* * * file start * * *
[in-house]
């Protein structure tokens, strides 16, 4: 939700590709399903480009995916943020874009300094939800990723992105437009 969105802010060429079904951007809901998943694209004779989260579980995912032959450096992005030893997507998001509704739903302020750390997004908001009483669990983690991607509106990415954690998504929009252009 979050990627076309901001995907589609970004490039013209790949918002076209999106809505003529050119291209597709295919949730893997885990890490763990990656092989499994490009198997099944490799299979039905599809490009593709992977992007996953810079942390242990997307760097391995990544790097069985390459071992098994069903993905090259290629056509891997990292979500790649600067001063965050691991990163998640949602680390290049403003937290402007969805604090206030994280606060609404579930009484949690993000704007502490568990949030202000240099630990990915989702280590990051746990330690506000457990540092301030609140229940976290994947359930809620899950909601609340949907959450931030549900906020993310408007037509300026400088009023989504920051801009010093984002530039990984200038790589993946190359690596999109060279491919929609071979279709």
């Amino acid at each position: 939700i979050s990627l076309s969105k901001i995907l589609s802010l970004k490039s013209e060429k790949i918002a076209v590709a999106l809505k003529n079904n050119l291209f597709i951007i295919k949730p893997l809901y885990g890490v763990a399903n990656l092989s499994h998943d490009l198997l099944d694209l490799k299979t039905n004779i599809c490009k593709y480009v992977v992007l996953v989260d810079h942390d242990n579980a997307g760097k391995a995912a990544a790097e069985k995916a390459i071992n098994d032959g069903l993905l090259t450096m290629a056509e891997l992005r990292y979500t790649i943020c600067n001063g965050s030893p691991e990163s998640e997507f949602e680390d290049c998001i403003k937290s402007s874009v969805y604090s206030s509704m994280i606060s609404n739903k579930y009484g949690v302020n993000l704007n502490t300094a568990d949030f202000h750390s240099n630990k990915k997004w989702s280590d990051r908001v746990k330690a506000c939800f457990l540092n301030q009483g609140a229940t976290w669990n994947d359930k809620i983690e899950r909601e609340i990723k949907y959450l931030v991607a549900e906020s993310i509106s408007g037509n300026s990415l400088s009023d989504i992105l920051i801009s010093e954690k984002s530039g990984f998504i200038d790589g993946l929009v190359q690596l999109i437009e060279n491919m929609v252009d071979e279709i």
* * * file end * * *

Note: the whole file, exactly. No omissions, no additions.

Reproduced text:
[in-house]
């Protein structure tokens, strides 16, 4: 939700590709399903480009995916943020874009300094939800990723992105437009 969105802010060429079904951007809901998943694209004779989260579980995912032959450096992005030893997507998001509704739903302020750390997004908001009483669990983690991607509106990415954690998504929009252009 979050990627076309901001995907589609970004490039013209790949918002076209999106809505003529050119291209597709295919949730893997885990890490763990990656092989499994490009198997099944490799299979039905599809490009593709992977992007996953810079942390242990997307760097391995990544790097069985390459071992098994069903993905090259290629056509891997990292979500790649600067001063965050691991990163998640949602680390290049403003937290402007969805604090206030994280606060609404579930009484949690993000704007502490568990949030202000240099630990990915989702280590990051746990330690506000457990540092301030609140229940976290994947359930809620899950909601609340949907959450931030549900906020993310408007037509300026400088009023989504920051801009010093984002530039990984200038790589993946190359690596999109060279491919929609071979279709």
């Amino acid at each position: 939700i979050s990627l076309s969105k901001i995907l589609s802010l970004k490039s013209e060429k790949i918002a076209v590709a999106l809505k003529n079904n050119l291209f597709i951007i295919k949730p893997l809901y885990g890490v763990a399903n990656l092989s499994h998943d490009l198997l099944d694209l490799k299979t039905n004779i599809c490009k593709y480009v992977v992007l996953v989260d810079h942390d242990n579980a997307g760097k391995a995912a990544a790097e069985k995916a390459i071992n098994d032959g069903l993905l090259t450096m290629a056509e891997l992005r990292y979500t790649i943020c600067n001063g965050s030893p691991e990163s998640e997507f949602e680390d290049c998001i403003k937290s402007s874009v969805y604090s206030s509704m994280i606060s609404n739903k579930y009484g949690v302020n993000l704007n502490t300094a568990d949030f202000h750390s240099n630990k990915k997004w989702s280590d990051r908001v746990k330690a506000c939800f457990l540092n301030q009483g609140a229940t976290w669990n994947d359930k809620i983690e899950r909601e609340i990723k949907y959450l931030v991607a549900e906020s993310i509106s408007g037509n300026s990415l400088s009023d989504i992105l920051i801009s010093e954690k984002s530039g990984f998504i200038d790589g993946l929009v190359q690596l999109i437009e060279n491919m929609v252009d071979e279709i």